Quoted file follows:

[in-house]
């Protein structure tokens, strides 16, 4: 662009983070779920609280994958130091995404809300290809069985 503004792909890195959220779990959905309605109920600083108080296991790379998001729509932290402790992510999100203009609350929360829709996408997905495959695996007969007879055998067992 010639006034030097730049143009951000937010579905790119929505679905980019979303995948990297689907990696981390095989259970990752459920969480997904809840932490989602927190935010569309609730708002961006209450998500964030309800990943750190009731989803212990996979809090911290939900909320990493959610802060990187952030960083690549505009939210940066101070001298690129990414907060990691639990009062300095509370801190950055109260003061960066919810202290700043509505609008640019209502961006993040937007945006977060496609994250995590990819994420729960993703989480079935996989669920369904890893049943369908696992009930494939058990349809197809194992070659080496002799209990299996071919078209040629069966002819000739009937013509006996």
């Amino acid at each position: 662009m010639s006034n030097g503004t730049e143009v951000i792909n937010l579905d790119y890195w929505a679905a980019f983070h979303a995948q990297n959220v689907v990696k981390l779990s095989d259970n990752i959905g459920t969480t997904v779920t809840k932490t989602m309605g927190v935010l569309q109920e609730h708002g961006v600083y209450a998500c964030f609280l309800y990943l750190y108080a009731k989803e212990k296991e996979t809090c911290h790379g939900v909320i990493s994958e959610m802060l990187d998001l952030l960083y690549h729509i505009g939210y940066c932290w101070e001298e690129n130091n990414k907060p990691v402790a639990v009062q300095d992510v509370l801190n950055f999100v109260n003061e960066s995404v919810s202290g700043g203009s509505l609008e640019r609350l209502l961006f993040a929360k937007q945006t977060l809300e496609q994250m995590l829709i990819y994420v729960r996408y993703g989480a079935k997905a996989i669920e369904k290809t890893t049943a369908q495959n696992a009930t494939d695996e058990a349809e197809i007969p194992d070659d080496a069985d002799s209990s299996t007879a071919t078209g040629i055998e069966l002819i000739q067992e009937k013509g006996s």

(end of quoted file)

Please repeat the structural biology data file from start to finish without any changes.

[in-house]
């Protein structure tokens, strides 16, 4: 662009983070779920609280994958130091995404809300290809069985 503004792909890195959220779990959905309605109920600083108080296991790379998001729509932290402790992510999100203009609350929360829709996408997905495959695996007969007879055998067992 010639006034030097730049143009951000937010579905790119929505679905980019979303995948990297689907990696981390095989259970990752459920969480997904809840932490989602927190935010569309609730708002961006209450998500964030309800990943750190009731989803212990996979809090911290939900909320990493959610802060990187952030960083690549505009939210940066101070001298690129990414907060990691639990009062300095509370801190950055109260003061960066919810202290700043509505609008640019209502961006993040937007945006977060496609994250995590990819994420729960993703989480079935996989669920369904890893049943369908696992009930494939058990349809197809194992070659080496002799209990299996071919078209040629069966002819000739009937013509006996």
């Amino acid at each position: 662009m010639s006034n030097g503004t730049e143009v951000i792909n937010l579905d790119y890195w929505a679905a980019f983070h979303a995948q990297n959220v689907v990696k981390l779990s095989d259970n990752i959905g459920t969480t997904v779920t809840k932490t989602m309605g927190v935010l569309q109920e609730h708002g961006v600083y209450a998500c964030f609280l309800y990943l750190y108080a009731k989803e212990k296991e996979t809090c911290h790379g939900v909320i990493s994958e959610m802060l990187d998001l952030l960083y690549h729509i505009g939210y940066c932290w101070e001298e690129n130091n990414k907060p990691v402790a639990v009062q300095d992510v509370l801190n950055f999100v109260n003061e960066s995404v919810s202290g700043g203009s509505l609008e640019r609350l209502l961006f993040a929360k937007q945006t977060l809300e496609q994250m995590l829709i990819y994420v729960r996408y993703g989480a079935k997905a996989i669920e369904k290809t890893t049943a369908q495959n696992a009930t494939d695996e058990a349809e197809i007969p194992d070659d080496a069985d002799s209990s299996t007879a071919t078209g040629i055998e069966l002819i000739q067992e009937k013509g006996s």